Hi everybody. This is Benjamin. I am back with my friend Frank. To take a look at the rowing sequence on the reformer. It is considered an advanced exercise, but just like in my previous tutorials, I want to show that there are steps that can lead you to better understanding the exercise without having to do the entire choreography because each of the six different steps contains a lot of different choreography. Generally speaking, the purpose of rowing after we've done what in the original order would be footwork hundred overhead and coordination is to start going into the upper body a little bit more and start to build some mobility in the shoulder girdle still. However, in a full body movement, right, so we've come from the overhead in the previous exercise where we've already monitored whether our body can create a nice 90 degree angle at the hips so that we know if the body is fit to sit up with straight legs, which is your entrance requirement. For this exercise, we are honor grads, reformer.
We're set up on one spring and we're going to start in the seated position, grabbing the handles and lifting the arms out in front of us. So this is the first exercise in the rowing sequence and I want to show you the first step that I like to teach. Of course, the position that we're in is nice and active. So the legs press into one another in the body lifts out of the way. So sit in nice and tall. We're compounding a half roll back towards the foot bar with pulling the straps towards our chest, the elbows going out to the side. You can go for it.
Hands pull in the body curls back. And I going to hold the tension on the straps with our arms so that our back can fully express itself. Perhaps even find some space in the lower back. From here, just reverse right back out. And you have your first step, the initiation of the first rowing sequence. Um, the first rowing exercise right there. We'll do that one more time. The hands pull in, but it's the spine that really interacts with the spring the most. Holding the spring tension allows your spine to fully unfold itself into a nice round shape.
Maybe taking some tension out of the upper back and taking it down into that curl of the lower back. Go ahead and come back out of it, extending the arms forward. Lifting backups so that in and off itself can count as an exercise. We'll take. The second step starts the same way. The spine rolls back. The hands pull the straps through the chest while holding the shape of the spine that he's now in. He's going to bring his arms out to the side, palms facing back. It's almost as if he's wanting to push the arms back behind him to open farther through the chest. From here, go ahead and lift yourself all the way back up.
Let the arms come forward and find the end of that repetition right here. We'll do that one more time, so that's step one and two. Curl yourself back. Pull the straps towards your chest. Now the shape of the spine stays the same. The arms open wide to the sides, staying wide across the collarbones and chest. From here, go ahead and lift yourself back up.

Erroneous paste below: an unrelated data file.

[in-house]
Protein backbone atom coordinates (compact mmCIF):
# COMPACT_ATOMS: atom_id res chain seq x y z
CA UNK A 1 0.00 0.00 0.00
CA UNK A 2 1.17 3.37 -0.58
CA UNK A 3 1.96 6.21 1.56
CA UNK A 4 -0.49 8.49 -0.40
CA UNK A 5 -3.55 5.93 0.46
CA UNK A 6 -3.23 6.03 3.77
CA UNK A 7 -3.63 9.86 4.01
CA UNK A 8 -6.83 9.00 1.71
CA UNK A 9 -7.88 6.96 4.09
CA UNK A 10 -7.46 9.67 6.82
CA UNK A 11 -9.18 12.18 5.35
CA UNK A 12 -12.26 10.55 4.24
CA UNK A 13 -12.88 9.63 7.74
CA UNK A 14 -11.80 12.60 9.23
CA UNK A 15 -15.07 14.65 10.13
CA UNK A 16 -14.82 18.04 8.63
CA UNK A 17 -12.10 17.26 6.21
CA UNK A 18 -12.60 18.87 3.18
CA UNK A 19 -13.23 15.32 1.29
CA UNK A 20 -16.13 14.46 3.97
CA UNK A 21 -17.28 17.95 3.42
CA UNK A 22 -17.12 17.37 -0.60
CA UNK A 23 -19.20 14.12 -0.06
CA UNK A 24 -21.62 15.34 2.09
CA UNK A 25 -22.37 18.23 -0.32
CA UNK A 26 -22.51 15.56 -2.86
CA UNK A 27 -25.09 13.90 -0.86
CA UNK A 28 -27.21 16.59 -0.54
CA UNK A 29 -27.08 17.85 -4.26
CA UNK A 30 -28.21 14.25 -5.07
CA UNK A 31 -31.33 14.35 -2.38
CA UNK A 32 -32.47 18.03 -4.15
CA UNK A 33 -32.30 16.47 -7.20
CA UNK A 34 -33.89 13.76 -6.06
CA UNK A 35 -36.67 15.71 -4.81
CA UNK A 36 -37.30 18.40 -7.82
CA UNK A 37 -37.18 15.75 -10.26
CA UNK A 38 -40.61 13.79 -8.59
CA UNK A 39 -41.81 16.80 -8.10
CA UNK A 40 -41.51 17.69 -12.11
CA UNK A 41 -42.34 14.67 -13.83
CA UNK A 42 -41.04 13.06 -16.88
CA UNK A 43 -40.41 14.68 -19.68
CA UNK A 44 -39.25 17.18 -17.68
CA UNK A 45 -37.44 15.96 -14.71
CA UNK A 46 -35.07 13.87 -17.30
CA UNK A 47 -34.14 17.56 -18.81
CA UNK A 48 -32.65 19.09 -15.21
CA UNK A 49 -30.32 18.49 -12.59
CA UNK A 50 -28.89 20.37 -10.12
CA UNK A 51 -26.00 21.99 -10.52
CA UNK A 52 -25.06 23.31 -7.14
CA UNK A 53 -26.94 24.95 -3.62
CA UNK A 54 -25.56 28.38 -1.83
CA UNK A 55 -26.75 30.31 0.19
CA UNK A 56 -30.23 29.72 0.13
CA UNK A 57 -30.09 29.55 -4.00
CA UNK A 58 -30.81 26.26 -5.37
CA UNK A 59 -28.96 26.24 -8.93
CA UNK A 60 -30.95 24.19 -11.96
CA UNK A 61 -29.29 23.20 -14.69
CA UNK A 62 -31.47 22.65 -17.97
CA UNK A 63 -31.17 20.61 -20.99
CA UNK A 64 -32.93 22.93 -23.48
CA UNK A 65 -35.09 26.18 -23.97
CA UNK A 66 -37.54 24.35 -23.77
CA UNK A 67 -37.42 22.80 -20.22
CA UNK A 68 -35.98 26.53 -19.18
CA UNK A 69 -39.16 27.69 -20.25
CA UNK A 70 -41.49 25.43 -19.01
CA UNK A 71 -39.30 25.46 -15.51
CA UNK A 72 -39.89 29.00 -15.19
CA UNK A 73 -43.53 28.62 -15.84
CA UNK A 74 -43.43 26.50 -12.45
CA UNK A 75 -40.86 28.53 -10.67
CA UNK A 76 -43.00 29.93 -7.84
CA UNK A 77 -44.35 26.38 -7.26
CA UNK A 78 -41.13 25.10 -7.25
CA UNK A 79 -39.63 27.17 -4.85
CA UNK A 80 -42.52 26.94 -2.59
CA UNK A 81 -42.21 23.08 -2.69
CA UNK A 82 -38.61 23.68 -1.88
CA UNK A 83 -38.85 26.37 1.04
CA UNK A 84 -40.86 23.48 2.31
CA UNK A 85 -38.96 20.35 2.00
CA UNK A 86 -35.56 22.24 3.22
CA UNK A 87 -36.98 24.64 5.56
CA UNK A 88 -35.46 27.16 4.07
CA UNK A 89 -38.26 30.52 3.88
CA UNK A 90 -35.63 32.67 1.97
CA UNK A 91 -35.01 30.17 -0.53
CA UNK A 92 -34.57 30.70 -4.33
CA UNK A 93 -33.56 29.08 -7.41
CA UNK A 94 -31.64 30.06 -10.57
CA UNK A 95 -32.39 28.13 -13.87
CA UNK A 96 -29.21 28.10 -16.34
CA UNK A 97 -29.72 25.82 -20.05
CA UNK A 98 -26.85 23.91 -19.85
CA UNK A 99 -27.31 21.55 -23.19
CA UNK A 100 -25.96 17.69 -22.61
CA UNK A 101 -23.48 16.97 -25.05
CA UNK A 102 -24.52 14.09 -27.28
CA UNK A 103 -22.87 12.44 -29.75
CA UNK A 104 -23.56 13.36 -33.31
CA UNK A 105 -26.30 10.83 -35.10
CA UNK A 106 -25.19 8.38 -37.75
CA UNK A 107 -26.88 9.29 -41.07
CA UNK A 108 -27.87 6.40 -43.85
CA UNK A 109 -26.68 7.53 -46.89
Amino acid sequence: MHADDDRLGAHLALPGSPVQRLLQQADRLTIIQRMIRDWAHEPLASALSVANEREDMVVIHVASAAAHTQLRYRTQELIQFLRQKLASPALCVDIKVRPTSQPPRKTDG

Arms come forward sitting up tall. We're going to add up, curl yourself back. Hands come towards the chest. Arms Open wide, no staying wide across the chest. It's really a spine stretch forward that takes the head towards the knees and the arms. Keep pushing into the straps so that it looks as if we're pushing the arms back but it's really the spine moving forward that makes this happen. From here, this is the final step. The Rib cage lifts towards the ceiling to pick the arms up and then we'll finish the whole thing with a big circle during which you are going to lose strap and spring tension.
You can pull yourself in for a nice stretch as a treat and that is the full expression of this will flow through it one more time. Hips, crow, back, hands come towards the chest, arms open wide spreading the collarbones far apart. Arms press back as the spine stretches forward. Ribs puff up towards the ceiling to pick the arms up and take them around in a big circle. Pull yourself in on your feet for a nice little stretch at the end, and that is the first rowing exercise, the first of many. We're going right into our second one, which again has many different building blocks. Arms are in front of us and they are straight out. Again, this time the palms face up. A little tidbit.
Originally this exercise was called biceps, slash. Triceps, which I think means that those are the muscles we're going to work here and so it starts with a bicep curl. The arms curl to 90 degrees while the spine does the same exact action from earlier, the tail end curled slightly under. In fact, as the arms pull, the elbows are lifted right in line with the shoulders. From here, just unfold the arms and sit back up. Coming back out, reversing your steps will do the same thing again. So compounding the spinal movement like a roll back with the bicep curl of the arms. By pushing the elbows up a little bit, you might unlock a little bit more space in your chest and making sure we're not slouching into that position. From here, go ahead and reverse back out. We're going to add on. This step is interpreted in many different ways including stretching beyonds back by the years. We want to show you the more original variation on this.
It starts the same way as before, so lifting out of the waist to start Bicep, curl your arms, take the body back. We're now aiming on a high diagonal. The arms unfold while the spine comes back up. The spring tension increases until the arms are straight and be finished with the spine almost slightly pitched forward from the waist. We'll do the same thing again. Arms pull into the BICEP, curl from here and fold the arms on a high diagonal. Lift the spine back up, activating the back of the arm all the way into the upper back when to add on because there is more to this final and pulling back into the bicep curl.